The Netherlands faces a situation in which its population is ageing and its workforce is dwindling, so finding efficiencies will be critical to maintaining a good level of care for patients and making sure that hospitals don't become overwhelmed.

And so, looking to the model set by airports' traffic control towers — where lives are on the line from moment to moment — Amphia set up its own control center. From that centralized, connected hub, controllers can monitor conditions in the hospital in real time and make some decisions on how to best care for patients. They also maintain contact with other care institutions in the area such as nursing homes and specialist rehab centers and collaborate with them to manage capacity.

Amphia wasn't the only hospital inspired by the air traffic control model, either.

New York Presbyterian looked to air traffic control when setting up its Clinical Operations Center as well, and they say the results so far have been well worth it.

"We have successfully been able to lean on highly complex automated systems that greatly decreased redundancy in tasks performed by registered nurses, doctors and other staff, reduced the number of team members physically required to monitor patients, and sizably cut down the amount of time staff spend inputting patient data," New York Presbyterian's chief technology officer, Leo Bodden, told Healthcare IT News.

6. A Better Bullet Train

Unsplash | Chris Barbalis

If you absolutely, positively have to get somewhere in Japan from somewhere else in Japan as quickly as possible, chances are you'll be riding the Shinkansen, better known as the bullet train.

The Shinkansen is ideal for Japan's dense population and it's a model of efficiency, reaching speeds up to 320 km/h (about 200 mph) and timed down to the second. It's also comfortable, safe, and quiet. Well, at least for those inside the train. Outside the train, the high speeds of the Shinkansen created some serious issues.

If you've ever stood next to a freeway for any amount of time, you know that speed makes noise.

It's not just thundering engines like you hear at a NASCAR track either; it's the roar of air being displaced. For the Shinkansen, that noise was much worse than it is for road traffic, especially due to the overhead wires vibrating.

Even worse than that, when the train entered a tunnel, it created a small sonic boom — even though it traveled well below the speed of sound, the train created a boom by suddenly increasing the air pressure versus the fixed air volume inside the tunnel.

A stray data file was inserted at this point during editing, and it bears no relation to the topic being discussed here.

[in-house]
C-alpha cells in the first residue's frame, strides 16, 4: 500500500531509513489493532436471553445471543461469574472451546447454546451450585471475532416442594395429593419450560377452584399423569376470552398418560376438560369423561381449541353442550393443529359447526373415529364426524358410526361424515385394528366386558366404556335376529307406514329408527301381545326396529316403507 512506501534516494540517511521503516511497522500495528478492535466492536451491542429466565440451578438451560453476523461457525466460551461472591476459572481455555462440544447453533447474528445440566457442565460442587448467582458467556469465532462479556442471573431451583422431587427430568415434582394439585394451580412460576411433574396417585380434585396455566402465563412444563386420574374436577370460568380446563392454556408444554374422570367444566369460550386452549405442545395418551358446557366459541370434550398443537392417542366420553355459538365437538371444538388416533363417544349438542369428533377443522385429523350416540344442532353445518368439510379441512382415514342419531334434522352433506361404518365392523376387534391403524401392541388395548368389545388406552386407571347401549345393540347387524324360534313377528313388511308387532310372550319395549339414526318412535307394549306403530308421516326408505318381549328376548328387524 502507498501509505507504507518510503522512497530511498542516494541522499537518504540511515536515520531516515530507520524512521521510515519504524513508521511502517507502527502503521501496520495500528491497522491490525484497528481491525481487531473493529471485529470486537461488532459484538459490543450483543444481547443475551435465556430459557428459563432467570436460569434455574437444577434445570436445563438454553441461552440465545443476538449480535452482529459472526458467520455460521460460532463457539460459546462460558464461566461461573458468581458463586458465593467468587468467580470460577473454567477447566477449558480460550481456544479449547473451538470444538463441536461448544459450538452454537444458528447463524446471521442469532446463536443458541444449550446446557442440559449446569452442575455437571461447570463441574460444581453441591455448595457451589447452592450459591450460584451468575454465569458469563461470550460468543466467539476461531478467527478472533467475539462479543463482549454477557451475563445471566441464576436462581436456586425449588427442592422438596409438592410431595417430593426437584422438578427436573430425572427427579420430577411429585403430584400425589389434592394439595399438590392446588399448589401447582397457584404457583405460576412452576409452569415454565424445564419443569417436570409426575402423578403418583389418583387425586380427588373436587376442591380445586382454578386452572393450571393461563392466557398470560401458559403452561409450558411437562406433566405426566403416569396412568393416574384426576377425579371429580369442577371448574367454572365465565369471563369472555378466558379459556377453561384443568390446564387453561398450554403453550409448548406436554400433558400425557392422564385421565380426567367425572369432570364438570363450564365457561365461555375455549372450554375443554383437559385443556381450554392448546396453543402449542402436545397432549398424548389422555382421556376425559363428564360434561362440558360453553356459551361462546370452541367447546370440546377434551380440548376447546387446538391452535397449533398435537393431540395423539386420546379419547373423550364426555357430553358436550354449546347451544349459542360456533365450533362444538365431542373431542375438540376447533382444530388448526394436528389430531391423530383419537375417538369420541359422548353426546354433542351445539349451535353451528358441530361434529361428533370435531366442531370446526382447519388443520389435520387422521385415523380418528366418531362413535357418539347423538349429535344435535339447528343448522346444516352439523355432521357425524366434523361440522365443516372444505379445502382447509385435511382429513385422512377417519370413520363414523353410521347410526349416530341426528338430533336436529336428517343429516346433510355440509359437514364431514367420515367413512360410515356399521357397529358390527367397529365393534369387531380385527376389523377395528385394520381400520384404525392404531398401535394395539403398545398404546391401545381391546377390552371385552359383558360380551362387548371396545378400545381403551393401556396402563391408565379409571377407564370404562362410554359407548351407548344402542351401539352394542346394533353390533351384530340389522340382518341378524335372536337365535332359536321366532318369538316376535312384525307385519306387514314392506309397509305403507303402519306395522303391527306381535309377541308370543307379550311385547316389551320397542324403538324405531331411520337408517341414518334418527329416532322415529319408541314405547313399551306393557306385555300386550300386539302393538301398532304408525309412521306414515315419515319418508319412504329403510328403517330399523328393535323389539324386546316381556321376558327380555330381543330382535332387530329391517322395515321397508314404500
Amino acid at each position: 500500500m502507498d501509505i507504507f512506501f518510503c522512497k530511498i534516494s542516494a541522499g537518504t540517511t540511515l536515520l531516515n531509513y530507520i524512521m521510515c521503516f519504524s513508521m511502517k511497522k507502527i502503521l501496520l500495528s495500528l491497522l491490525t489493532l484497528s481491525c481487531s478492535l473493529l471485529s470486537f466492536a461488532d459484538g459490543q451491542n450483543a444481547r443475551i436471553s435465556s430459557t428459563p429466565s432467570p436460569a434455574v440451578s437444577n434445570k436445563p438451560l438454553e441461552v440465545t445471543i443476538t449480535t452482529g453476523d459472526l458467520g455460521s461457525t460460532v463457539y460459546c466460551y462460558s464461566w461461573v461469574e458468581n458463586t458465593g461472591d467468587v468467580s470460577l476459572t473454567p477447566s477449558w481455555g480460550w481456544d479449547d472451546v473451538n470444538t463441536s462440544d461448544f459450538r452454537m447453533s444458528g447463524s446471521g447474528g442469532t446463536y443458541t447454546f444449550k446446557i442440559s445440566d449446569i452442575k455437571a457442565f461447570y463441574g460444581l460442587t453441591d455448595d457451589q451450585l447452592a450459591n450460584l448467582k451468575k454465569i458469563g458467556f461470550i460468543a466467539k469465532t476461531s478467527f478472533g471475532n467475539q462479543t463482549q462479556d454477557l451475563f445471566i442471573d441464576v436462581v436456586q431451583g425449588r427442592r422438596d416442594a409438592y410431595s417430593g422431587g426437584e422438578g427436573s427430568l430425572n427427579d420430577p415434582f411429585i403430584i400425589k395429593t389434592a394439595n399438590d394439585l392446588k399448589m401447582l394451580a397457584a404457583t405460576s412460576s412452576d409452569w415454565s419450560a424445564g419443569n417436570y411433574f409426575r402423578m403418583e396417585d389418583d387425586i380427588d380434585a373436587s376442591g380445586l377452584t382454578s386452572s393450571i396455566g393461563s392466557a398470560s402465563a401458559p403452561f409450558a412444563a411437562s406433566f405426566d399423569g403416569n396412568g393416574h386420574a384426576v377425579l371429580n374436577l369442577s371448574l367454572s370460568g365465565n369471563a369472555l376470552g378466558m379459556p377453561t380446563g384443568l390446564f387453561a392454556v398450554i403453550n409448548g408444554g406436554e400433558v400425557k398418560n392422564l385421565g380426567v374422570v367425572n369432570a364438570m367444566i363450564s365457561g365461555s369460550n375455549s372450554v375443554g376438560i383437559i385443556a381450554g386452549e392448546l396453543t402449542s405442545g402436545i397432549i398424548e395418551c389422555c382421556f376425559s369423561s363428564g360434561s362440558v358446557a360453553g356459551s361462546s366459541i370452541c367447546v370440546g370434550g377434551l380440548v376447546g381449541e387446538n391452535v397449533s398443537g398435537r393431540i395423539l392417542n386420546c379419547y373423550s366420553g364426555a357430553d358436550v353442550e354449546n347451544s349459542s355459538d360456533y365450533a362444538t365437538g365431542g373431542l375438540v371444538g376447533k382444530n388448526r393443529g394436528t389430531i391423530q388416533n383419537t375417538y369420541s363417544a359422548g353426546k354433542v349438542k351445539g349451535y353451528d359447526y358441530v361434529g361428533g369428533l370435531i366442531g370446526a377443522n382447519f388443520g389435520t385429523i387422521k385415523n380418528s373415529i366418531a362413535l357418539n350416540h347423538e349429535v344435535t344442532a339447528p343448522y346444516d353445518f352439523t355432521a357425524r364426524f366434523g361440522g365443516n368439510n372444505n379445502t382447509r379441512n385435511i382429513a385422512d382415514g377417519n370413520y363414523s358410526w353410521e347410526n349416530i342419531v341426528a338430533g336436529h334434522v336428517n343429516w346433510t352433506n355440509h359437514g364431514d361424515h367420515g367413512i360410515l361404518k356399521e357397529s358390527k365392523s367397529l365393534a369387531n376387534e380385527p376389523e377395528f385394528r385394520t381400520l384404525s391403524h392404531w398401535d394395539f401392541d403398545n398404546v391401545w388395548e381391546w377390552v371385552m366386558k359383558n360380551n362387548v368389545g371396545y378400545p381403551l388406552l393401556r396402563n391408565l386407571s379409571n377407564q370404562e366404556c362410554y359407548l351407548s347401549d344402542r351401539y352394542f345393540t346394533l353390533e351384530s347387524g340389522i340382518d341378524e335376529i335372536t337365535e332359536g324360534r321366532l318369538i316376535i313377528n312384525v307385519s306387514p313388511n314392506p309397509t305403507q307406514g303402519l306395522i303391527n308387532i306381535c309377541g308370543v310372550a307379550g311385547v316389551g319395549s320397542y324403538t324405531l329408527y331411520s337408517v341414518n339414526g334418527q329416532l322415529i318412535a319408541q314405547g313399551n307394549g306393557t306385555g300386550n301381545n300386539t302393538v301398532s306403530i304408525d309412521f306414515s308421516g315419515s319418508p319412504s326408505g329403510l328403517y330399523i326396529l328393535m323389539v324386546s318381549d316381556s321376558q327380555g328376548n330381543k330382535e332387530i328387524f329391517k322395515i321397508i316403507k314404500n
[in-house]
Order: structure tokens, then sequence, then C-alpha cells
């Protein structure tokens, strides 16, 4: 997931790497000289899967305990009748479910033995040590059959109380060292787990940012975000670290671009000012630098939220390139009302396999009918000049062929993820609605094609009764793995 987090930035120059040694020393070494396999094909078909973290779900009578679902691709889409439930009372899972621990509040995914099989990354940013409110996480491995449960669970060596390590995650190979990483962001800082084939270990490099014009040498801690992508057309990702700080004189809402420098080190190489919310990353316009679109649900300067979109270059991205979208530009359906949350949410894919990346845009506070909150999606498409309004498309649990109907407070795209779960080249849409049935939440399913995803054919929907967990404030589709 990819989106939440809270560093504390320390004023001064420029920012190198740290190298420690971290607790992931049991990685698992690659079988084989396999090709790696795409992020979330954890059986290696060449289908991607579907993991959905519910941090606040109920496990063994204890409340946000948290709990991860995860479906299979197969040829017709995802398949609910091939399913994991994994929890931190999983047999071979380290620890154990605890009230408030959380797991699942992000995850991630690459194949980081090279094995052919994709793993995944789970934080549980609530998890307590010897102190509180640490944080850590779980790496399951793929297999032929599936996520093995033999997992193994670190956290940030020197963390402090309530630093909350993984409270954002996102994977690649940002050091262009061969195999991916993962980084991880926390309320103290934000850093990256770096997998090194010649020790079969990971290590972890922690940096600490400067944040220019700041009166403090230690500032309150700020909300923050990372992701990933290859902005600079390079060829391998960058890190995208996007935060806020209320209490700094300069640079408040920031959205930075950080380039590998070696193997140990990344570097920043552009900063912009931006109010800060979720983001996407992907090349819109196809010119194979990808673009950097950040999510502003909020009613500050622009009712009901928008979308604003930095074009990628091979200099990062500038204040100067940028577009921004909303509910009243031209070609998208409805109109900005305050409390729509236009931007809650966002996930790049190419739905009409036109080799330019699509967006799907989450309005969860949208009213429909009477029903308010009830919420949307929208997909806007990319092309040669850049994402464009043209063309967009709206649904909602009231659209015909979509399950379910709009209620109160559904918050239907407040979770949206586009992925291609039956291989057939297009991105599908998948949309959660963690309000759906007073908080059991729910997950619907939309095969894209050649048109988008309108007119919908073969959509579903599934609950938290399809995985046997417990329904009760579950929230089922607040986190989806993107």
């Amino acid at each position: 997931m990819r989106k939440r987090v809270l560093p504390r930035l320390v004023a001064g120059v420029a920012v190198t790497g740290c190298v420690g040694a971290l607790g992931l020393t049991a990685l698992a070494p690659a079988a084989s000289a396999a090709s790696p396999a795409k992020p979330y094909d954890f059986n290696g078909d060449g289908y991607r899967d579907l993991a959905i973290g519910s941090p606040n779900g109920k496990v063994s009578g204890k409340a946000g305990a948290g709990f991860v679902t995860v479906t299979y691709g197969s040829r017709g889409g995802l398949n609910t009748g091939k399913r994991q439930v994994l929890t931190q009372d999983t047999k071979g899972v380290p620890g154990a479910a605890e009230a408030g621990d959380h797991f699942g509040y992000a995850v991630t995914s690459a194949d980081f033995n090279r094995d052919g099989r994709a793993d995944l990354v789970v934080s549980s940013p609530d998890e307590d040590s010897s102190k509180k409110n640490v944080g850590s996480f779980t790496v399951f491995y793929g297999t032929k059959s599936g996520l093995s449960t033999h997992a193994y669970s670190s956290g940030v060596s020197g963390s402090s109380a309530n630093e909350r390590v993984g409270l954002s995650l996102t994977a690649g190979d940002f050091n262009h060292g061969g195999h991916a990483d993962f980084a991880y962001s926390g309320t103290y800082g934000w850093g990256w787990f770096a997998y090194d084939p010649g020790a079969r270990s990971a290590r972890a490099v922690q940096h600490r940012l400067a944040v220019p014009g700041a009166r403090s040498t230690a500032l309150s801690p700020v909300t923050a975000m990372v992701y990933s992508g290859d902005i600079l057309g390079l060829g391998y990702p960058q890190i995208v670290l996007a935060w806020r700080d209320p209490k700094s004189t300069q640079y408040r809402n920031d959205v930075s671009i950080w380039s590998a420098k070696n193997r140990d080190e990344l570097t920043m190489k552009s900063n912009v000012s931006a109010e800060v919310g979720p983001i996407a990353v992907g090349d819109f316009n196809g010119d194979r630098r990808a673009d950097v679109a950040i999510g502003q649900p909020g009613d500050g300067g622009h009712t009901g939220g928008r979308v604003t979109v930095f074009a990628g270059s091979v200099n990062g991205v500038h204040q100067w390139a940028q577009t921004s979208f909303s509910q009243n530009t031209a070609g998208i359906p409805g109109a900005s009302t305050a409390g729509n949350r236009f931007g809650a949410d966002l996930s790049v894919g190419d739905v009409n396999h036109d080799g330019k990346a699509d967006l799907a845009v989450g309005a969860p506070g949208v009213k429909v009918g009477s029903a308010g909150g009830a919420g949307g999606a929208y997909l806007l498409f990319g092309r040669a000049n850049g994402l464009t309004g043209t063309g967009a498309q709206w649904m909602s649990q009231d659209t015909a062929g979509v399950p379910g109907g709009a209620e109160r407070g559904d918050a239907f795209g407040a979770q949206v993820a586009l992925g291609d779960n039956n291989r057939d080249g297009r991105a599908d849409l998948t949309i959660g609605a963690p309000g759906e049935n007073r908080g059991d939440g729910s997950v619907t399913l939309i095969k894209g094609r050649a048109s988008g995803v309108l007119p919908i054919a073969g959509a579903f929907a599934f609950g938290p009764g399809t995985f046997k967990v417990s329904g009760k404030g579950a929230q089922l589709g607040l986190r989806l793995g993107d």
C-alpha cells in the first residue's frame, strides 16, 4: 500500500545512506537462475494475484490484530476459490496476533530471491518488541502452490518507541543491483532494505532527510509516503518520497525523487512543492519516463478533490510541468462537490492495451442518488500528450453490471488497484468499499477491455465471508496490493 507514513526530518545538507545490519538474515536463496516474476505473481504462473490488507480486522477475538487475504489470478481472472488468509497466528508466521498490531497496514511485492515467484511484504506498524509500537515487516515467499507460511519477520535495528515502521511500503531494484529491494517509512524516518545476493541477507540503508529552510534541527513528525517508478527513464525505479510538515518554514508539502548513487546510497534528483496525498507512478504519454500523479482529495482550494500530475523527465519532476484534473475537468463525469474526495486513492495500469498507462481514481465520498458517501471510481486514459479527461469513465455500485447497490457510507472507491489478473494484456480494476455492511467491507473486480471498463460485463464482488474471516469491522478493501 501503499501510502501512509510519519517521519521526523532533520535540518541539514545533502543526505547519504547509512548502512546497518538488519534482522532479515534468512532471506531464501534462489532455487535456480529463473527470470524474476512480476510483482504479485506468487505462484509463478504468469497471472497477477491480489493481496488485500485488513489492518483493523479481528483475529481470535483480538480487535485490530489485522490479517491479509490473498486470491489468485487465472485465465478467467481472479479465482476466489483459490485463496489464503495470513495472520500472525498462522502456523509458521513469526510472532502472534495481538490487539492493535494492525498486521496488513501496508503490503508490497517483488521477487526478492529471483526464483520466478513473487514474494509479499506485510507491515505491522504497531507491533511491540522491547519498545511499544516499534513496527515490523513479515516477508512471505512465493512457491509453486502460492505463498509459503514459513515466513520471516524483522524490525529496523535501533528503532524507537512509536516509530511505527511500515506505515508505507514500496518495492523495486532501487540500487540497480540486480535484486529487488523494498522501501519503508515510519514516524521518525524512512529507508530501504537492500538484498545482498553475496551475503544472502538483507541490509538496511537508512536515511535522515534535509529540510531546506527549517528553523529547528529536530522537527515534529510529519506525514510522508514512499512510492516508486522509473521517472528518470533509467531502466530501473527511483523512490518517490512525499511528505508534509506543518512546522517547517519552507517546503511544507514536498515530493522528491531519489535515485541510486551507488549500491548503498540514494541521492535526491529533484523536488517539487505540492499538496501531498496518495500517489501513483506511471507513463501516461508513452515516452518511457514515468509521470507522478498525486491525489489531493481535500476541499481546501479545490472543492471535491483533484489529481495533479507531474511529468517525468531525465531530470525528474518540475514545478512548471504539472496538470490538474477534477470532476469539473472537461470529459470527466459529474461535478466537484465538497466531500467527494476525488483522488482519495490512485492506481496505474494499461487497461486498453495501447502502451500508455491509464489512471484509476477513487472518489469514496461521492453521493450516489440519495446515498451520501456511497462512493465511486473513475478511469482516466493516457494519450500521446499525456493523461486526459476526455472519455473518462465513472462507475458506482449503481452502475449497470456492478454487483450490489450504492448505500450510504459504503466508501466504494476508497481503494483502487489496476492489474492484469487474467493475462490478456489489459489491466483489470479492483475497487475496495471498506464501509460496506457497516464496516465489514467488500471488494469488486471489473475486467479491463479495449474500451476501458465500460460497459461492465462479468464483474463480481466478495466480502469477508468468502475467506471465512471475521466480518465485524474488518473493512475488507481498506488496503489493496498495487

Dr. Eiji Nakatsu found his inspiration for a high-tech solution to the bullet train's noise problem in nature.

Unsplash | Fikri Rasyid

The overhead wires powering the Shinkansen connect to the train via a pantograph structure. To reduce noisy vibrations, Nakatsu redesigned the pantograph after an owl's wing, including small serrations like feathers, which greatly reduced the vibrations.

Nakatsu also redesigned the pantograph's supporting frame to mimic a penguin's body, which lowered its wind resistance.

And for the train itself, Nakatsu borrowed the kingfisher's beak, which is ideal for piercing water's surface. Because it's so good at going from a low pressure area into a high pressure area, the kingfisher's beak proved a perfect design for the train's nose. As a result, those bullet train booms when entering tunnels were eliminated.

7. Anti-Aging Cosmetics

Unsplash | Anastasiia Ostapovych

It's cliche to call necessity the mother of invention but it's also often true.

For Fujifilm, re-invention of its entire purpose as a company was an absolute necessity in the early 2000s. In a rather unfortunate turn of events, Fujifilm's innovators ended up nearly destroying the company with one of their creations: the world's first fully digital camera, released to consumers back in 1988.

But when digital photography started to explode, Fujifilm was poised to go the way of typewriters and steam engines as demand for their main product fell off a cliff.

Cost-cutting alone couldn't save Fujifilm from the digital revolution.

Although the company did try, closing manufacturing facilities and cutting 5,000 jobs. Switching to a focus on digital camera production wasn't going to help enough, either, as digital cameras have a much lower profit margin than film cameras.

So while plants shuttered, Fujifilm's research and development department doubled down, trying to figure out what the heck else the company could make money doing with what it already had on hand.

Amazingly enough, they came up with a viable solution: cosmetics.

It turns out that film and cosmetics share some remarkable chemistry.

Facebook | Astalift Singapore

Human skin and photo film share a common ingredient: collagen. Fujifilm had decades of experience working with collagen and understood how oxidation could cause photos to fade over time, and how to prevent it a process that could transfer quite lucratively to skincare.